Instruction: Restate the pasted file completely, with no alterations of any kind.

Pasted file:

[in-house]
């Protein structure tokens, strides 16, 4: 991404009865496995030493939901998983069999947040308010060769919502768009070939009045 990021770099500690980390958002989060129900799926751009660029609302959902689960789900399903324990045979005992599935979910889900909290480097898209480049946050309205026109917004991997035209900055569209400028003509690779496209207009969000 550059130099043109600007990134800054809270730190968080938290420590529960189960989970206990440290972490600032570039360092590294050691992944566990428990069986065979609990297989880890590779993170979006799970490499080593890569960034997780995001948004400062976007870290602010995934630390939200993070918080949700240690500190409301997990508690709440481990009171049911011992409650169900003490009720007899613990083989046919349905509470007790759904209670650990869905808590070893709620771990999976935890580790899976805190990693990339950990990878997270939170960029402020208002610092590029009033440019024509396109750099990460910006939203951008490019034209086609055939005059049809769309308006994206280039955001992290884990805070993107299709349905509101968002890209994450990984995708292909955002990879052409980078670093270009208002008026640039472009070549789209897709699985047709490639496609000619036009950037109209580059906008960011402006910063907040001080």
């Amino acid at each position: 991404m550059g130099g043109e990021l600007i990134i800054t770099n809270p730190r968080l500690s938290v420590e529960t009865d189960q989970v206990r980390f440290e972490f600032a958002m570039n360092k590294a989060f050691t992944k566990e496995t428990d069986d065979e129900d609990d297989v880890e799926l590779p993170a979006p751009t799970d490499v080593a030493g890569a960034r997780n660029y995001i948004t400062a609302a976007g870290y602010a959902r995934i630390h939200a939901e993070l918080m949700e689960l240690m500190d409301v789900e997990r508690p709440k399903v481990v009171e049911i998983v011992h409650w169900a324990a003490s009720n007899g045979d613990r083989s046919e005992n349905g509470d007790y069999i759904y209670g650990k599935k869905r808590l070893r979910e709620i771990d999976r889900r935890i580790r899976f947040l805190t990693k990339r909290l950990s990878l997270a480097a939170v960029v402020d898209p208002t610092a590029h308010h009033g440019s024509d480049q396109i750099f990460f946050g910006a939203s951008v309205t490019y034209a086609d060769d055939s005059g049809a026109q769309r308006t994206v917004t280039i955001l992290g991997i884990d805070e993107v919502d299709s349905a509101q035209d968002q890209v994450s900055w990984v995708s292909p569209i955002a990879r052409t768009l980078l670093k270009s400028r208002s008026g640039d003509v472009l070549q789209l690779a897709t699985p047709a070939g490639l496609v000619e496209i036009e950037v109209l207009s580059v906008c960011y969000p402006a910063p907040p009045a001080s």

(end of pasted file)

[in-house]
């Protein structure tokens, strides 16, 4: 991404009865496995030493939901998983069999947040308010060769919502768009070939009045 990021770099500690980390958002989060129900799926751009660029609302959902689960789900399903324990045979005992599935979910889900909290480097898209480049946050309205026109917004991997035209900055569209400028003509690779496209207009969000 550059130099043109600007990134800054809270730190968080938290420590529960189960989970206990440290972490600032570039360092590294050691992944566990428990069986065979609990297989880890590779993170979006799970490499080593890569960034997780995001948004400062976007870290602010995934630390939200993070918080949700240690500190409301997990508690709440481990009171049911011992409650169900003490009720007899613990083989046919349905509470007790759904209670650990869905808590070893709620771990999976935890580790899976805190990693990339950990990878997270939170960029402020208002610092590029009033440019024509396109750099990460910006939203951008490019034209086609055939005059049809769309308006994206280039955001992290884990805070993107299709349905509101968002890209994450990984995708292909955002990879052409980078670093270009208002008026640039472009070549789209897709699985047709490639496609000619036009950037109209580059906008960011402006910063907040001080």
């Amino acid at each position: 991404m550059g130099g043109e990021l600007i990134i800054t770099n809270p730190r968080l500690s938290v420590e529960t009865d189960q989970v206990r980390f440290e972490f600032a958002m570039n360092k590294a989060f050691t992944k566990e496995t428990d069986d065979e129900d609990d297989v880890e799926l590779p993170a979006p751009t799970d490499v080593a030493g890569a960034r997780n660029y995001i948004t400062a609302a976007g870290y602010a959902r995934i630390h939200a939901e993070l918080m949700e689960l240690m500190d409301v789900e997990r508690p709440k399903v481990v009171e049911i998983v011992h409650w169900a324990a003490s009720n007899g045979d613990r083989s046919e005992n349905g509470d007790y069999i759904y209670g650990k599935k869905r808590l070893r979910e709620i771990d999976r889900r935890i580790r899976f947040l805190t990693k990339r909290l950990s990878l997270a480097a939170v960029v402020d898209p208002t610092a590029h308010h009033g440019s024509d480049q396109i750099f990460f946050g910006a939203s951008v309205t490019y034209a086609d060769d055939s005059g049809a026109q769309r308006t994206v917004t280039i955001l992290g991997i884990d805070e993107v919502d299709s349905a509101q035209d968002q890209v994450s900055w990984v995708s292909p569209i955002a990879r052409t768009l980078l670093k270009s400028r208002s008026g640039d003509v472009l070549q789209l690779a897709t699985p047709a070939g490639l496609v000619e496209i036009e950037v109209l207009s580059v906008c960011y969000p402006a910063p907040p009045a001080s």